Printers of The Hazard Herald, an afternoon daily newspaper, walked off the job October 30 in an effort to force recognition of the United Construction Workers Union as their bargaining agent. Fred B. Bullard, publisher of the newspaper, said all seven men in the composing room walked out. A picket line was established around the Herald office, but Bullard said he did not regard the walkout as a strike, but the printers just left their jobs.

Sixty-five youths, representing four Letcher County Scout Troops, gathered at Pine Mountain Friday and Saturday for the Letcher District Camporee sponsored by the Lonesome Pine Council.

Students of the Whitesburg School System cleared the building in one minute in a fire drill during Fire Prevention Week. The fire department arrived at the school three minutes after the alarm was sounded.


NOVEMBER 2, 1961

Letcher County leaders, in the move to obtain a state junior college at Blackey, were pleased at the report of a commission appointed by Governor Bert Combs which recommended a junior college in the Blackey-Hazard area. The group has been trying for several years to get the state to take over the old Stuart Robinson School buildings as a campus for a junior college.

A heavy vote of more than 8,000 is predicted in Tuesday’s general election in Letcher County. Voters will elect a new set of county officials and will decide whether to levy a special tax for public health purposes.

Bus service will be resumed between Hazard and Jenkins about November 20, Transit Coach Lines of Bowling Green announced. The firm is owned by Delmar Kincer, who plans to live at Mayking and operate one of the firm’s two 12-passenger buses himself.

William C. Cook, son of Martin Cook of Democrat, has completed the U.S. Armed Force Institute examination for General Education Development while serving aboard the radar picker destroyer USS Turner, operating with the Sixth Fleet in the Mediterranean.


NOVEMBER 11, 1971

The Letcher County Board of Education will decide Friday what further steps to take in its attempts to assure construction of an addition to Kingdom Come Settlement School. The board has been seeking some solution to the dilemma created two weeks ago when, for the second time, contractors’ bids on the building exceeded the money available.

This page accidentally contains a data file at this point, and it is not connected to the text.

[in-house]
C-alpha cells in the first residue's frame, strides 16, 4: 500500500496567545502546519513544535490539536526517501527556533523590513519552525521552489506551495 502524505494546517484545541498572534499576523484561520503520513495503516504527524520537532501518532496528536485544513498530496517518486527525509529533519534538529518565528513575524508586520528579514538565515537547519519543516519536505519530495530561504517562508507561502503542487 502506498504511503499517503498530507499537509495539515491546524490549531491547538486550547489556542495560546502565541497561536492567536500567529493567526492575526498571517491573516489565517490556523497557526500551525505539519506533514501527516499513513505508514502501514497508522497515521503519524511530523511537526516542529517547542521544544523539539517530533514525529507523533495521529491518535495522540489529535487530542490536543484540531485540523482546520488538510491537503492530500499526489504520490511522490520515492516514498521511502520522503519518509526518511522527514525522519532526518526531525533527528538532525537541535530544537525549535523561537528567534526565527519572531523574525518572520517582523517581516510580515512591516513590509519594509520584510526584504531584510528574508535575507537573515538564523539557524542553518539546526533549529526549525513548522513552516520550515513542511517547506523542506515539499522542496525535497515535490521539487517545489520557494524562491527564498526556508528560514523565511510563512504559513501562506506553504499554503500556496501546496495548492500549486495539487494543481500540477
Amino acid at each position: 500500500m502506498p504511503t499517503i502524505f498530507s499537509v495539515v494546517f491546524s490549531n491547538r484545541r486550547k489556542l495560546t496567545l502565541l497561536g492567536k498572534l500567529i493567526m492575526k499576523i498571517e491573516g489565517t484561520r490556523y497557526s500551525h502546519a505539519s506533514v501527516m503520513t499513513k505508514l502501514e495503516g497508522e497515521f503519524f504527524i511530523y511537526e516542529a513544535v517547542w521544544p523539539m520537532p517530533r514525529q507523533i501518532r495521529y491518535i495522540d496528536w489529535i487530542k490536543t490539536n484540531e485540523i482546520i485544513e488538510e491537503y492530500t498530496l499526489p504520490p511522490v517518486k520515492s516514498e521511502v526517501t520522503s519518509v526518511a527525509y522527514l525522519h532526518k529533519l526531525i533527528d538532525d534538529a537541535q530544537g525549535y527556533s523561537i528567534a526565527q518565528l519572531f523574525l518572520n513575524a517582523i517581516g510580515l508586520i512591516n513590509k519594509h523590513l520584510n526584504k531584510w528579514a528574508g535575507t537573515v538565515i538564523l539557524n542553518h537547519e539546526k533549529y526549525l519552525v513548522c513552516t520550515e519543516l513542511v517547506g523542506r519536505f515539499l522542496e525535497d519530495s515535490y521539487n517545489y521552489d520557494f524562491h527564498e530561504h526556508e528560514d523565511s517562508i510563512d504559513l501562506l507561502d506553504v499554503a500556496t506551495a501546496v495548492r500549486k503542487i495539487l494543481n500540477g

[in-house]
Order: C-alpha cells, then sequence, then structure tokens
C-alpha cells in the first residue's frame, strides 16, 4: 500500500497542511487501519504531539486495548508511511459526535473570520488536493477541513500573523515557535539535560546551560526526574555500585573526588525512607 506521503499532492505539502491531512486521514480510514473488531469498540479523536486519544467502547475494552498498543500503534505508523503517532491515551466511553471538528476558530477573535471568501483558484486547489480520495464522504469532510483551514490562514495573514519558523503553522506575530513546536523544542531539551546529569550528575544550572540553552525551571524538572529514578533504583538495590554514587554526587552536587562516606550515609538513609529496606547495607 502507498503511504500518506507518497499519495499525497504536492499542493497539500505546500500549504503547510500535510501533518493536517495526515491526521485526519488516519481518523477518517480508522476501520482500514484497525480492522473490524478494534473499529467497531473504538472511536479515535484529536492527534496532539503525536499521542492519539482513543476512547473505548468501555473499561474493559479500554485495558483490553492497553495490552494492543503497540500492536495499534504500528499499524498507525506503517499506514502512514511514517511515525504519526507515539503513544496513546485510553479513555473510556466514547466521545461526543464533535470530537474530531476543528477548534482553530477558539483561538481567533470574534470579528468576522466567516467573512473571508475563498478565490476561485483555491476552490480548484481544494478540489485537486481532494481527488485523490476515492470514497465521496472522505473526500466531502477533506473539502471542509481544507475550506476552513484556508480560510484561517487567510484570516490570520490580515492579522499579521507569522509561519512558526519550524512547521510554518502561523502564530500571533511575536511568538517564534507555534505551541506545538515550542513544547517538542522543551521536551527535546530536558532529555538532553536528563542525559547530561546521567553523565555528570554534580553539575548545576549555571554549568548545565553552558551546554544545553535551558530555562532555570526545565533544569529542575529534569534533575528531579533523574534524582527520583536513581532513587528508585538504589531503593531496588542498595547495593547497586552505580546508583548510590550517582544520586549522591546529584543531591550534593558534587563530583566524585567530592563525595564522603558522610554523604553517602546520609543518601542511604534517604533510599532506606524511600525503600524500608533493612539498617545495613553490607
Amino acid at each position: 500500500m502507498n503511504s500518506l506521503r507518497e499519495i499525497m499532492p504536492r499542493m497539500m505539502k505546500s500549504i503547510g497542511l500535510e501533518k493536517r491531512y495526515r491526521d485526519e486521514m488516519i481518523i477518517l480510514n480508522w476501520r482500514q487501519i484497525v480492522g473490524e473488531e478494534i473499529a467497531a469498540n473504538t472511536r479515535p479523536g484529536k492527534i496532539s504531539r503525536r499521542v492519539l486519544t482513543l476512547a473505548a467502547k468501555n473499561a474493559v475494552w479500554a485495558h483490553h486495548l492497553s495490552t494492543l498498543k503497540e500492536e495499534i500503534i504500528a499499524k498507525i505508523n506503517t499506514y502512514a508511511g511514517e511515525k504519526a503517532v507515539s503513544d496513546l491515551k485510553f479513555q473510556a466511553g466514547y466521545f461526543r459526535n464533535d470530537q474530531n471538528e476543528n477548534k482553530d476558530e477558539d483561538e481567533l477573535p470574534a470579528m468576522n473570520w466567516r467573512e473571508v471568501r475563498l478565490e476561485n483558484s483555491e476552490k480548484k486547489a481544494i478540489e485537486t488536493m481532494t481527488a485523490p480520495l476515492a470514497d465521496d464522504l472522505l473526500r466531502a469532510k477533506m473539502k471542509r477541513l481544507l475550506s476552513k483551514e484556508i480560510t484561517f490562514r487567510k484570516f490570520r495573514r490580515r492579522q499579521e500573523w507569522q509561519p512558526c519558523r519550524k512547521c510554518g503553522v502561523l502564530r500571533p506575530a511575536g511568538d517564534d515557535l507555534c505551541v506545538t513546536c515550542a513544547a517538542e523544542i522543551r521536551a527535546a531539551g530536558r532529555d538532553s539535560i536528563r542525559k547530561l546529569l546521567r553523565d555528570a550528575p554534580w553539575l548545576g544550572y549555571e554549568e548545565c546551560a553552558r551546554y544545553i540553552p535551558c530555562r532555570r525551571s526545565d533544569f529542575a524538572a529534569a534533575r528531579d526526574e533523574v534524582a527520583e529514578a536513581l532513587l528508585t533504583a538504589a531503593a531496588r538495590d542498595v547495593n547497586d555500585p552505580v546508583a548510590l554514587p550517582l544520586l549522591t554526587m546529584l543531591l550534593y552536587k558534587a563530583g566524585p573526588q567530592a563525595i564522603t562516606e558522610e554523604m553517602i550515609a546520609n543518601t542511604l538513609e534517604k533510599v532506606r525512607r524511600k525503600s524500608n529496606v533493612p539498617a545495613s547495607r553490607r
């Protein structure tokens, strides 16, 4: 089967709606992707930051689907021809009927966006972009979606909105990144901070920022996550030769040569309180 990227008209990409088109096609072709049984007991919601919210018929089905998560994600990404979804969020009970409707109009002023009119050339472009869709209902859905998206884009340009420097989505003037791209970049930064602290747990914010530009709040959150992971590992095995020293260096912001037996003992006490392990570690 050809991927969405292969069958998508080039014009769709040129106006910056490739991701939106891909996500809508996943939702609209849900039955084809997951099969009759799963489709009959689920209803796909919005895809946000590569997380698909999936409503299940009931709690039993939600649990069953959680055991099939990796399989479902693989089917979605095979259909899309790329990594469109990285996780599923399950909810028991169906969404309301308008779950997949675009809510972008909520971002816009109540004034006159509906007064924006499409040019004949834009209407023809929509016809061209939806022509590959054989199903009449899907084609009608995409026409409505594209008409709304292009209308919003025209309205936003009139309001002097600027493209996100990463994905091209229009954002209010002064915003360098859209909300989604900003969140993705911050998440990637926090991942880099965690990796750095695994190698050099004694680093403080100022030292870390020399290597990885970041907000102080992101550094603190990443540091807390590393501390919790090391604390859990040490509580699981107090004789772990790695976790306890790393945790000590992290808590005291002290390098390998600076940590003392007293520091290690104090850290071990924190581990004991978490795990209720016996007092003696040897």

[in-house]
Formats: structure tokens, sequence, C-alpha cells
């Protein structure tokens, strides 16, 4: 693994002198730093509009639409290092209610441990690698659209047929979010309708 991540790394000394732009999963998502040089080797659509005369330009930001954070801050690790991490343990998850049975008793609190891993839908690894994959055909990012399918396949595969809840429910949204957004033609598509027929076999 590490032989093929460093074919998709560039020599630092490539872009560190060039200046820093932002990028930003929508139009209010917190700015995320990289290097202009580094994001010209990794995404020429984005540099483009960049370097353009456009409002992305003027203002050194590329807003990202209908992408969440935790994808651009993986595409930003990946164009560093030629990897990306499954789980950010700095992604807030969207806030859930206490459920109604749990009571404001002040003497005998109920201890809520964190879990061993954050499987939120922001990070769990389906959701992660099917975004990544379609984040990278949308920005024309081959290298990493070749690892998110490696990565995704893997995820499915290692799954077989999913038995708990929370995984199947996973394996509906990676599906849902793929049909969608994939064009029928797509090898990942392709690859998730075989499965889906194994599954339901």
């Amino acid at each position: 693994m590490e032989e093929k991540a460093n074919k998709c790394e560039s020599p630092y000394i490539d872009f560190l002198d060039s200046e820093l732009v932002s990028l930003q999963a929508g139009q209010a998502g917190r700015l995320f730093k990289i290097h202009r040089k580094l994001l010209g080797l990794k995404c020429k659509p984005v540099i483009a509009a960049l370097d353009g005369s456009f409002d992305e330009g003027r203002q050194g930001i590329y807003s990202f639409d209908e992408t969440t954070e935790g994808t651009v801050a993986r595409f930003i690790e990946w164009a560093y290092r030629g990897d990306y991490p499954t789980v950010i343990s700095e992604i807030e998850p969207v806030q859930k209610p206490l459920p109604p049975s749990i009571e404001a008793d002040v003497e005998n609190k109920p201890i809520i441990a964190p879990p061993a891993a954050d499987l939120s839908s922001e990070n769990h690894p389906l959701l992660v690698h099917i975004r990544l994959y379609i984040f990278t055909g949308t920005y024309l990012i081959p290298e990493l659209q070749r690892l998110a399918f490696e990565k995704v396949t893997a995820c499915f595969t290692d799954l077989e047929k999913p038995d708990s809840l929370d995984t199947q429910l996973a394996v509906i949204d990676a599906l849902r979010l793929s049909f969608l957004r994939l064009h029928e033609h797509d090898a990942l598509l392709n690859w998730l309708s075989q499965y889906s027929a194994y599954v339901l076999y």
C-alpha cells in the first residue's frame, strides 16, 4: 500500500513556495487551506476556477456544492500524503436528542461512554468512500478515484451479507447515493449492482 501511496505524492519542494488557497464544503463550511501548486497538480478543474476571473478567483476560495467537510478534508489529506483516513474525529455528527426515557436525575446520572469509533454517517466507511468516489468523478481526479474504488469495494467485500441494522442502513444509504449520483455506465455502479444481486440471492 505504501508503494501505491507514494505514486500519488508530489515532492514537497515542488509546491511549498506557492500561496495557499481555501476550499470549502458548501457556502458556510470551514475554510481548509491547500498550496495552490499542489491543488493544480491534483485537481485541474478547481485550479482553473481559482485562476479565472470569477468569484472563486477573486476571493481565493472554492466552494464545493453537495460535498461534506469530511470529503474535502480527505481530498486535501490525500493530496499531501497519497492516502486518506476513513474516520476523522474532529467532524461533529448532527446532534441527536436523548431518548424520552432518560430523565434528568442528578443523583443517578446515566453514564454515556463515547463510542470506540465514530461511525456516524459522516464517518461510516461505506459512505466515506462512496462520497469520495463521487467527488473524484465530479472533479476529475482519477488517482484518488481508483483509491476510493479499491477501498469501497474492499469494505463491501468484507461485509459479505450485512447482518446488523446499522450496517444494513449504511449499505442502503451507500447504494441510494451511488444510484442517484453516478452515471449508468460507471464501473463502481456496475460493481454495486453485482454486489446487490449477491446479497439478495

The Kentucky Human Rights Commission has charged the U.S. Steel Corp. with racial discrimination at its Harlan County coal-mining operations. The commission began an investigation after three Blacks filed complaints they were denied promotions or employment. U.S. Steel agreed to correct the situation.

The Letcher County Public Assistance office has opened an extension office in Jenkins City Hall. The new location will serve residents of Burdine, Cromona, McRoberts, Payne Gap, and Jenkins.

“Ol’ Jack Frost has been coming practically every night for the last week or so,” write Jeremiah correspondent Nancy Elam. “It sure is rough on people who have to scrape that frost before coming to work. It has been so very cold. I guess winter has come.”


NOVEMBER 5, 1981

Democrats swept to easy victory in all but one countywide race in this week’s general election. The lone exception was Republican Peyton Reynolds, who edged out County Attorney Guy Palumbo in the race for Commonwealth’s Attorney. Former County Sheriff Ruben Watts was an easy winner in the race for Judge/Executive, and Seco native Ben “Buster” Taylor was elected Sheriff.

A proposal by the Reagan Administration allowing schools to serve ketchup and relish in the place of vegetables at lunch is dead. But despite the death of the Department of Agriculture proposal — which would have permitted smaller school lunch servings — Kentucky school meal programs are already hurting from the Reagan budget cutbacks. Because of the budget cuts for the next fiscal year, Kentucky will receive $5 million less than last year.

Daughert Surface Mining Inc., Oneida, Tenn., was fined $10,000 by U.S. District Judge Eugene E. Siller, Jr., on October 30 for removing coal illegally from National Forest lands. The incident involved the removal of an estimated 11,000 tons of coal from lands in the Daniel Boone National Forest on Anderson Mountain in Mc- Creary County between January 1, 1975 and December 31, 1977.

U.S. Army Pvt. Daniel W. Hicks, son of Mr. and Mrs. John L. Hicks of Chester, Ohio, has returned for a month of active duty as a recruiting aide. He is the grandson of Rence and Virgie Griffith, formerly of Ulvah, and Fred Stamper of Blackey.